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Eliza - First of all, welcome to the group. Here's my advice... often a luteal phase defect can be corrected with just some supplemental progesterone. There are 2 main ways of doing this - vaginal suppositories or progesterone in oil (PIO) shots. If your RE prefers the shots, don't worry too much about them. Lots of women have their husbands, friends, or nurses administer the shots to them every night. However, it is not impossible to do by yourself. During my last IVF cycle I was doing the PIO shots by myself every night and it really wasn't all that bad, plus, I wasn't dependent on anyone else so it made it a lot easier. The key to doing it alone: Ice for about 5-10 minutes beforehand to numb up the area, lay down on a bed or couch and twist so that you inject yourself in the side of the butt, and then rub it (and maybe apply heat) for about 2 minutes afterwards to help disperse the medicine (it'll hurt less that way). Once you get the hang of it, it's really not all that bad. So if you can do that method and not jump into ovarian stimulation or IVF, I'd suggest that. The other methods will both involve PIO shots anyway.

Anyway, good luck and let us know what you end up doing!

Eva
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  #4  
February 24th, 2007, 07:01 AM
TheyGrowLikeWeeds's Avatar Platinum Supermommy
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Well I had used the progesterone gel once for my third pregnancy but we didn't know if it worked at the time because apparently I had a septum that was found after that m/c but at the time, it was the longest I had been pregnant. Then after the septum removal I had a m/c at the time of my normal AF but it was obvious what was going on even though the pregnancy was not confirmed. Then my last m/c I had been on prometrium and again the baby lasted longer than ever (7w2d) but that too had not turned out well. That's why the doctor suggested the shots. I'm used to the shots because I have MS and when I am on the meds for MS I have to give myself shots all the time. One of the shots for MS is given just above the behind so I'm fairly used to having to reach around with a needle. I'm not worried about the shots for progesterone, but I am worried about the side effects and how effective it is.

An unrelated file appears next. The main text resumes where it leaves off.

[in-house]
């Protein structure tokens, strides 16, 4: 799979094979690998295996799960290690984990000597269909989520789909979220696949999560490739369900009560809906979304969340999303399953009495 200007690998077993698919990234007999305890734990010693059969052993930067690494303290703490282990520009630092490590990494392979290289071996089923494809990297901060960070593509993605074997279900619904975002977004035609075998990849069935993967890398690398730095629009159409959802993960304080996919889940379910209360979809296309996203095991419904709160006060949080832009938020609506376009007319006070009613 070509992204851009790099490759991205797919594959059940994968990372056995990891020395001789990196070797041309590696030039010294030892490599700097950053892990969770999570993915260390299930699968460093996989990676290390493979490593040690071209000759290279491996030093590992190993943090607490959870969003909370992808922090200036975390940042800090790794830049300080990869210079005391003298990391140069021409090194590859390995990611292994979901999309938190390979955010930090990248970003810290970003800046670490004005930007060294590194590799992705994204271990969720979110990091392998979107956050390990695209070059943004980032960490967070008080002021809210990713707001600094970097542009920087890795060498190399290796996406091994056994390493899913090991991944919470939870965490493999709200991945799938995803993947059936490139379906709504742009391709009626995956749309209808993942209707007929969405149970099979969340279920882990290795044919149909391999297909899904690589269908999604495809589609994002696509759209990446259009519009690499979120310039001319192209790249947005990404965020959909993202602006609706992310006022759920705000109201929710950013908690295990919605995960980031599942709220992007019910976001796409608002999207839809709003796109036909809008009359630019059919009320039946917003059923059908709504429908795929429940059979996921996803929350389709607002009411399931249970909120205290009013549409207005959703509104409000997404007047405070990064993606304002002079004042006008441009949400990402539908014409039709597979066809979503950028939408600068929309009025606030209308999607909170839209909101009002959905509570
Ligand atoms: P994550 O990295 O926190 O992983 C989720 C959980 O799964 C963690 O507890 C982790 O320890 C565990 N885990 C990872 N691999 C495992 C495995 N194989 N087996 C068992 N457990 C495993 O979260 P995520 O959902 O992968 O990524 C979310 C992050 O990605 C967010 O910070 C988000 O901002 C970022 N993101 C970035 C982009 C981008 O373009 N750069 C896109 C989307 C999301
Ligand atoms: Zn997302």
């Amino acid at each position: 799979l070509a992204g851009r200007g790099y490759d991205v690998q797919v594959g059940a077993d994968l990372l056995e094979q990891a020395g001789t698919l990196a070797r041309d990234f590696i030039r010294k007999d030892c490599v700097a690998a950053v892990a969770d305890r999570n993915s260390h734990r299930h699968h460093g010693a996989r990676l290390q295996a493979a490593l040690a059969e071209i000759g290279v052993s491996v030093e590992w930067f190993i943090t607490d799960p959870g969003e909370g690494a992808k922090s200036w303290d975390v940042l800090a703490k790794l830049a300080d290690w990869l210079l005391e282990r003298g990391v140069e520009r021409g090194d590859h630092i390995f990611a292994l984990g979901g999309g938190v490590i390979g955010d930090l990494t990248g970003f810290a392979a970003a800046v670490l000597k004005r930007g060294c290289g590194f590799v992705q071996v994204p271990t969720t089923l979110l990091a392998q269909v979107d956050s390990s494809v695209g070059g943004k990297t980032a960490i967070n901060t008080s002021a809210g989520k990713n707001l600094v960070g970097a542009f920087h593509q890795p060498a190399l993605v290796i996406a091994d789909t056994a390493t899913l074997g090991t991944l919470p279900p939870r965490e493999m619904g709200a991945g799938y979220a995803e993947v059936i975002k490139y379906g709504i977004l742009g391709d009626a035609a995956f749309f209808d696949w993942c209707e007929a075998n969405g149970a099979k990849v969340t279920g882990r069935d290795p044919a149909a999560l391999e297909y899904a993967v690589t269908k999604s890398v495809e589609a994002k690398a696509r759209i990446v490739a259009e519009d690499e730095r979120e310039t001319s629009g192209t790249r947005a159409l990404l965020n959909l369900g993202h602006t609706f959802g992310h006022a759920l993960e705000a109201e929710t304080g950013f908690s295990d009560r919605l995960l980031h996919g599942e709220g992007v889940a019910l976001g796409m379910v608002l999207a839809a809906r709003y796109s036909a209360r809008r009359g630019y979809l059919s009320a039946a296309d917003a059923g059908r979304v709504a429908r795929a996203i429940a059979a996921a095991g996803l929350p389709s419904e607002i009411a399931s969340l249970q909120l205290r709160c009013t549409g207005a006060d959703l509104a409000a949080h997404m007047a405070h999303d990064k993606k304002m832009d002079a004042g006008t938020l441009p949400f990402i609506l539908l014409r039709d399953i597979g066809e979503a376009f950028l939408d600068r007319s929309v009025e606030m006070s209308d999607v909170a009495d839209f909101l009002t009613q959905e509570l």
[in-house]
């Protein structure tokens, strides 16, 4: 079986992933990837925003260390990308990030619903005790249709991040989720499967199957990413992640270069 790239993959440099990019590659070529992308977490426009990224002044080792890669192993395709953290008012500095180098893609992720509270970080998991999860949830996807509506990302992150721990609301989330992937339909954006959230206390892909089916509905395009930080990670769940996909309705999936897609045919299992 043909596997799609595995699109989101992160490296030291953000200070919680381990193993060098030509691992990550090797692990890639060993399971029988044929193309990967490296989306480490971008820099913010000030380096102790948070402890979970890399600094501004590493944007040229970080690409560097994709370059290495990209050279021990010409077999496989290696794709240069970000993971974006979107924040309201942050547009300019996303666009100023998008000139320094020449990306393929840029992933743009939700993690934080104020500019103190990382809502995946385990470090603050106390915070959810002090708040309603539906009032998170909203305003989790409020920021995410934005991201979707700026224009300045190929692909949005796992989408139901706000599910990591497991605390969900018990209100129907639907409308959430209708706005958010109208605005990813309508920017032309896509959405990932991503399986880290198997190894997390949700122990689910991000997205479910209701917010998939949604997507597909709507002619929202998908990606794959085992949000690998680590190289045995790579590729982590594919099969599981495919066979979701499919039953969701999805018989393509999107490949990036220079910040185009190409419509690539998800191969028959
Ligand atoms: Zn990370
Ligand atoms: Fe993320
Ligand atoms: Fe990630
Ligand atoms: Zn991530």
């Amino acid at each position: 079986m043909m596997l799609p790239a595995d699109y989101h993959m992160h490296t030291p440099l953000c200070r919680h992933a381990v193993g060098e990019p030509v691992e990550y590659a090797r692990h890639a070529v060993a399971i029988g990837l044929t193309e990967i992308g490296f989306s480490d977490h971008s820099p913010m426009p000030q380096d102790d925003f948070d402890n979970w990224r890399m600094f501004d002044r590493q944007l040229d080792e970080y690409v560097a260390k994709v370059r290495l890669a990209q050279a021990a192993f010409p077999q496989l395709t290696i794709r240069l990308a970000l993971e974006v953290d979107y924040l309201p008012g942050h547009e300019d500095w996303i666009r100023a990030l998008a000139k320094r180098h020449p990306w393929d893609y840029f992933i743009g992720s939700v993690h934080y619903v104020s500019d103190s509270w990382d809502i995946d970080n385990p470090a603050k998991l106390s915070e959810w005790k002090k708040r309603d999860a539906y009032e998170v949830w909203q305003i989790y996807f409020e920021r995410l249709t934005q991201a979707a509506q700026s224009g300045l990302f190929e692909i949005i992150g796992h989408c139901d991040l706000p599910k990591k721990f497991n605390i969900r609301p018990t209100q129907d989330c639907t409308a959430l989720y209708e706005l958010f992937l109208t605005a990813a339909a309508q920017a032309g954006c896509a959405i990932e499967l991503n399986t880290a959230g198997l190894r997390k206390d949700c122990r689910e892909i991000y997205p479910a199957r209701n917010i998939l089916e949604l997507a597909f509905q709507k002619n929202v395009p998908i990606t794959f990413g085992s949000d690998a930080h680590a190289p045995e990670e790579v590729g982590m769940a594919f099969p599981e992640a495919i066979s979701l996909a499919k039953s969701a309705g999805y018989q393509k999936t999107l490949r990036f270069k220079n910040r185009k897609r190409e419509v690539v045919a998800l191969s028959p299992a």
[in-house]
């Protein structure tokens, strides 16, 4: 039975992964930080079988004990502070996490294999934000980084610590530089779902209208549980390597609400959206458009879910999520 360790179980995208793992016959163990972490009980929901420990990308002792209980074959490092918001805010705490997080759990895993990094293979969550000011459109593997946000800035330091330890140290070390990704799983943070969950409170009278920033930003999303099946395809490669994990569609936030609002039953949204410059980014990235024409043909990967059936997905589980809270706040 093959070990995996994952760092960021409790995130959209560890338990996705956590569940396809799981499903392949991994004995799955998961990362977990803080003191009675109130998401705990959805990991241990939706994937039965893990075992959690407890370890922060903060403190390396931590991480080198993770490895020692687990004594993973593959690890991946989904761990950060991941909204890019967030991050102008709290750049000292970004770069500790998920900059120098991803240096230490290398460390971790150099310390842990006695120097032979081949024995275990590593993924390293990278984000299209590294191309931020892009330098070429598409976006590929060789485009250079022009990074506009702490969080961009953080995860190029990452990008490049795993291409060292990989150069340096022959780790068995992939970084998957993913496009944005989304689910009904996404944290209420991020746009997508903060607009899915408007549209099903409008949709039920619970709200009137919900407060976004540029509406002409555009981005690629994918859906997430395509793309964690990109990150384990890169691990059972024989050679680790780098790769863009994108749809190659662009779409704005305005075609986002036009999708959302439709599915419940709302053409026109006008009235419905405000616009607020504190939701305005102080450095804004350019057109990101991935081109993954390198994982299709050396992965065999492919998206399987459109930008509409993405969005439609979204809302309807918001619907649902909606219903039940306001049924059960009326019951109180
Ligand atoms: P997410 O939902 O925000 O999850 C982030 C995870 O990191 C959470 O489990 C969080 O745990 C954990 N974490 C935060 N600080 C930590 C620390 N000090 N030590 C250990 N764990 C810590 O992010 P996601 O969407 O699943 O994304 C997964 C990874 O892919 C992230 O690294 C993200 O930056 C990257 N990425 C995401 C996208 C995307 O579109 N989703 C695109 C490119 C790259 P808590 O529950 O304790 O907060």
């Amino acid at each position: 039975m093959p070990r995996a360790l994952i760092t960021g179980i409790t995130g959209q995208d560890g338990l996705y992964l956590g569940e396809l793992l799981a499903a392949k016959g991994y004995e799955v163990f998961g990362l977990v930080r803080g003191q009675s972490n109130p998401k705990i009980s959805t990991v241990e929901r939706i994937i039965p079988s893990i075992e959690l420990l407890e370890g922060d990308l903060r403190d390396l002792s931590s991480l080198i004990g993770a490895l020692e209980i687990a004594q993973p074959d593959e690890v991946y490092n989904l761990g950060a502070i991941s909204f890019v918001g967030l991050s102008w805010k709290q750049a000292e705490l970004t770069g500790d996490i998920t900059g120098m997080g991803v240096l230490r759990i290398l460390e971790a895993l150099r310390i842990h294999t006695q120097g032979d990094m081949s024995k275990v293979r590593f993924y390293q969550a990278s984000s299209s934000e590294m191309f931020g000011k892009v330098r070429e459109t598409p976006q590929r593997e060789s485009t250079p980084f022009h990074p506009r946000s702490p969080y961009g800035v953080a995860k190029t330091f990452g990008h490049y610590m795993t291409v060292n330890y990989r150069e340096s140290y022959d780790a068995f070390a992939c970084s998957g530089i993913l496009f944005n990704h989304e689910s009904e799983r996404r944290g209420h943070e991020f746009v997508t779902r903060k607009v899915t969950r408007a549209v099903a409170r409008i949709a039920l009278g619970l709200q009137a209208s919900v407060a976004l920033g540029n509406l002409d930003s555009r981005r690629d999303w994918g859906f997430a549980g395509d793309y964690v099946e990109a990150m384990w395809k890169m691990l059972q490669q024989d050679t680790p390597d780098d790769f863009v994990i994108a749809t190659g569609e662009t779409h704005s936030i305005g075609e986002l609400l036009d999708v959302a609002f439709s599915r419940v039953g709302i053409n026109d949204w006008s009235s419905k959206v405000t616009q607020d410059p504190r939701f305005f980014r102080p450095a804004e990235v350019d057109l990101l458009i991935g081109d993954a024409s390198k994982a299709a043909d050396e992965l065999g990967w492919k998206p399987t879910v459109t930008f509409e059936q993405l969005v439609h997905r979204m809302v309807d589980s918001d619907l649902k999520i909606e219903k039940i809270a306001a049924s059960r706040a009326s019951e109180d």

I was tempted to go straight into IVF just because I was tired of aimlessly attempting to stay pregnant, but I do think my husband and I want to give it one more try at the romance end of things. There's not much romance in IVF At least from how it sounds.

Thank you very much for the welcome! Sometimes I just don't know where to go and I wasn't sure if I should post here I really am enjoying these boards. You all have helped me so much!
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  #5  
February 24th, 2007, 08:42 AM
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So why does your RE think that the risk of m/c is less with IVF? I just hadn't heard that before... and since it seems like you are able to get pg pretty easily, I'd think that there's got to be some other way to help you keep a pregnancy. Trust me, IVF is pretty brutal, especially if you have to go through it more than once. And all the medication side effects are only worse with IVF because you're on higher doses with IVF. Me personally, I actually didn't have many side effects at all though... maybe some tender boobs, but otherwise nothing too out of the norm for me. So it might not be so awful. I think the hardest part about IVF is just the number of steps it takes to get there... the meds, the daily ultrasounds and bloodwork, then the retrieval, then worrying about fertilization, then worrying about how many make it to the blast stage, then the transfer, then the 2ww along with more meds. I can't tell you what to do, but if there are other options that have a decent chance of working, I'd probably still try those out. Plus, IVF is the least romantic thing you can do. It's like, for normal baby-making you get to have all the sex you want... during IVF you're not allowed to have any. It's not too much fun. But if that's what it takes, then it's worth it, too.
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  #6  
February 24th, 2007, 09:37 AM